Channel 5 will broadcast the opening and final matches from Brazil in high definition via its digital terrestrial system. Its network covers more than half the country’s population. The army-run channel will broadcast 38 games.
Channel 7 will broadcast 29 matches, Channel 8 will air 56 matches and Channel 11 will broadcast all 64 matches.
The National Broadcasting and Telecommunications Commission (NBTC) board yesterday (June 12) agreed to use B427.015 million from the Broadcasting and Telecommunications Research and Development Fund for the Public Interest (BTFP) to pay RS Plc, the rights holder for the TV screening of the tournament matches in Thailand, to allow all 64 matches to be shown on free TV.
National Council for Peace and Order (NCPO) spokesman Winthai Suvaree yesterday (June 12) denied that the junta had ordered the NBTC to use money from the BTFP to compensate RS.
Col Winthai said the regime is looking at other ways to compensate RS, such as seeking financial support from other private companies, if money from the fund cannot be made available.
The NCPO understands how business is done, Col Winthai said, adding that the NCPO only coordinated between the NBTC and RS so they could meet for talks and the NCPO did not force an agreement.
Lt Gen Chatudom Titthasiri, director of Channel 5, said the B427 million in compensation paid to RS is nothing compared with the happiness Thais will gain from watching all 64 World Cup matches.
Opposition to the move to spend the fund’s money to compensate RS has been widespread on social media, with stickers opposing the move shared among Facebook users.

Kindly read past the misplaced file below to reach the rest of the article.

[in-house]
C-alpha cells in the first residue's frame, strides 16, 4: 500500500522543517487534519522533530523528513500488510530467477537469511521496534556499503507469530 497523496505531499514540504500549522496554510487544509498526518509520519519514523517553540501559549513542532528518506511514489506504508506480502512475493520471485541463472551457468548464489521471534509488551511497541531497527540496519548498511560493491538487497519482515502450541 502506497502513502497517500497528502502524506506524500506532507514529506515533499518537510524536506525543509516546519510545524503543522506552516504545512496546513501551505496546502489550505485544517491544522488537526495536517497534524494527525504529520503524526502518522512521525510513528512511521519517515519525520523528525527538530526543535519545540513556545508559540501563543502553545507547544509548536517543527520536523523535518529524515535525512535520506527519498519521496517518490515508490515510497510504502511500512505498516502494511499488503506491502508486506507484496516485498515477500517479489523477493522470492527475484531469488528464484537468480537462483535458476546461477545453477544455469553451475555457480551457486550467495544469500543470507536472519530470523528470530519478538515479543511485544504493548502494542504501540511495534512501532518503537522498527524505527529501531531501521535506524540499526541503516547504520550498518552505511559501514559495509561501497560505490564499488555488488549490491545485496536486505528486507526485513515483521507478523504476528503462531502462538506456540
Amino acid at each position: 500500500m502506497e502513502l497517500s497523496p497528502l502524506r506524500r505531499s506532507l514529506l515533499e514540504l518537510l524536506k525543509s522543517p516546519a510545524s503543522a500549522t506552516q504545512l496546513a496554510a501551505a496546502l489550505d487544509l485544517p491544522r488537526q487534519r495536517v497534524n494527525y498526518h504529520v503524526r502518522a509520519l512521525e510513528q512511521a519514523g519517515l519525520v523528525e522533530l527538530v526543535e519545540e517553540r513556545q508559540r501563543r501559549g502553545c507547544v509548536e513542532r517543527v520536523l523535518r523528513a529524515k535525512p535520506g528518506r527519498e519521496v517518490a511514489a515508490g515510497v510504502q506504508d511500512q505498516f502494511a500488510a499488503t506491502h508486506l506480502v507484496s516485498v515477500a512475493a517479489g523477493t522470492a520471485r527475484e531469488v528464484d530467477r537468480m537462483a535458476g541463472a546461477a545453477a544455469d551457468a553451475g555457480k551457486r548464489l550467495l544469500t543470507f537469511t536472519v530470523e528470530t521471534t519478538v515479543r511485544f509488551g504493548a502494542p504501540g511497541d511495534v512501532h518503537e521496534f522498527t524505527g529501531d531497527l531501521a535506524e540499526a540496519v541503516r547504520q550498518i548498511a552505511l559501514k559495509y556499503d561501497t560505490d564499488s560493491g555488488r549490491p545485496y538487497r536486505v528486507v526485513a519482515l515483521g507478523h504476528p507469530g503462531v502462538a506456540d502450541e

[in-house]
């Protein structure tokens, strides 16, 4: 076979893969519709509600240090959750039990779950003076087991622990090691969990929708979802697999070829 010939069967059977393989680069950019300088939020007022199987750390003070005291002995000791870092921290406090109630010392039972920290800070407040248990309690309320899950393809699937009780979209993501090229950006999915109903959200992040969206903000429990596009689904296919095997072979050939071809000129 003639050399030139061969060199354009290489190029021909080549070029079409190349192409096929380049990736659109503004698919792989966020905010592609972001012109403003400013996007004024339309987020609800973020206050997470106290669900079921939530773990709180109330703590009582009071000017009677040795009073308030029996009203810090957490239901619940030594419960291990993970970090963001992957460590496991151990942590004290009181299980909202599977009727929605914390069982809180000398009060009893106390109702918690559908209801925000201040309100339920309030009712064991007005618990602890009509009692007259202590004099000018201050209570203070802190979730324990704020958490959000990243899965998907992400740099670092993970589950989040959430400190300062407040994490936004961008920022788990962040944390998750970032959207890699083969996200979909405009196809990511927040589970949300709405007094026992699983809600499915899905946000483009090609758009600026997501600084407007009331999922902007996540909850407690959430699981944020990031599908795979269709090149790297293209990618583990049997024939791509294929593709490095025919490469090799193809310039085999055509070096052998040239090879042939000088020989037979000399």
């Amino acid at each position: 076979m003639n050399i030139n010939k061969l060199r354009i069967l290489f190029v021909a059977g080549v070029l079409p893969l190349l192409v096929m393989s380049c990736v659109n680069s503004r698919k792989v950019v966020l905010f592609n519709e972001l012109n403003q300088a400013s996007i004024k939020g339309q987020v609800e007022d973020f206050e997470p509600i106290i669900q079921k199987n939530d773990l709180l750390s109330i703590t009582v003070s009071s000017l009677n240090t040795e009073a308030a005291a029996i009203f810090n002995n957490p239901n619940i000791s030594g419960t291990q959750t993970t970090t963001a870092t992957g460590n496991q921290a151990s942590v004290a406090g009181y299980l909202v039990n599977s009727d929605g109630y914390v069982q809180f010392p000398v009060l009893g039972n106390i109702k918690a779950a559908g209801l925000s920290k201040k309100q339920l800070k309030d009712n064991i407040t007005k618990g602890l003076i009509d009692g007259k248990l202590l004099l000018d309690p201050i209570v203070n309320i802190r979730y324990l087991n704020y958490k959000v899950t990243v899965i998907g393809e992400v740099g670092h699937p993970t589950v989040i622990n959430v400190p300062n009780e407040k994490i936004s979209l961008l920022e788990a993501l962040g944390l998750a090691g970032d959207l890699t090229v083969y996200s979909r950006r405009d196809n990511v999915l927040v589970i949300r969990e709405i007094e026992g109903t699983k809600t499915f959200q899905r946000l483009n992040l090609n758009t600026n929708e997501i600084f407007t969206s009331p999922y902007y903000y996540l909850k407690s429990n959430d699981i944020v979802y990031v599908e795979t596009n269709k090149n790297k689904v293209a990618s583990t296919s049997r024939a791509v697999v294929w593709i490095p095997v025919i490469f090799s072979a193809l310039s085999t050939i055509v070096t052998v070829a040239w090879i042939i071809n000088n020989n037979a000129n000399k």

Many netizens criticised the move, saying it will lead to a new kind of populism.
Initially, RS planned to broadcast only 22 matches on two free TV channels, Channel 7 and Channel 8. If it has to air all 64 matches on free TV, it argued that it would suffer business opportunity losses.
RS said it would incur B766 million worth of lost opportunities from its World Cup set-top box sales and in sub-licensing revenue from pay-TV operator TrueVisions.
NBTC secretary-general Takorn Tantasit said RS, however, accepted its offer and the B427 million is the maximum amount the BTFP could pay.
However, he said actual payment could be adjusted pending review by a panel, to be set up soon, which will comprise representatives from the NBTC, RS, the Finance Ministry, the Commerce Ministry and the Budget Bureau.
The World Cup broadcasting subsidy will be funded from the B3 billion in fines collected by the BTFP from telecom and broadcasting operators who violated regulations.
Mr Takorn said the panel believed the compensation to RS was in line with the BTFP’s objective, which aims to provide basic broadcasting services to all Thai people, particularly the disabled, elderly and the disadvantaged.
The BTFP is also designed to help protect consumer rights. This compensation also conforms with the ruling of the Supreme Administrative Court on Wednesday, he said.
In conclusion, all 64 World Cup matches can be watched through four free TV channels on every system — the Royal Army-owned TV Channel 5, BBTV’s Channel 7, RS’s Channel 8 and Channel 11.
Football fans who want to watch more than the kick-off, they can access pre-competition, rerun matches, sport training and exclusive programmes directly from the Fifa feed, which is being aired for the first time in Thailand on RS’s World Cup Channel.
The World Cup Channel can be viewed on PSI HD set-top boxes and TrueVisions.
Asked about consumers who bought World Cup set-top boxes, Mr Takorn said it ordered RS to submit a plan to “alleviate the burden” on the 300,000 people who bought them. An announcement will be later today.
See original Bangkok Post story here.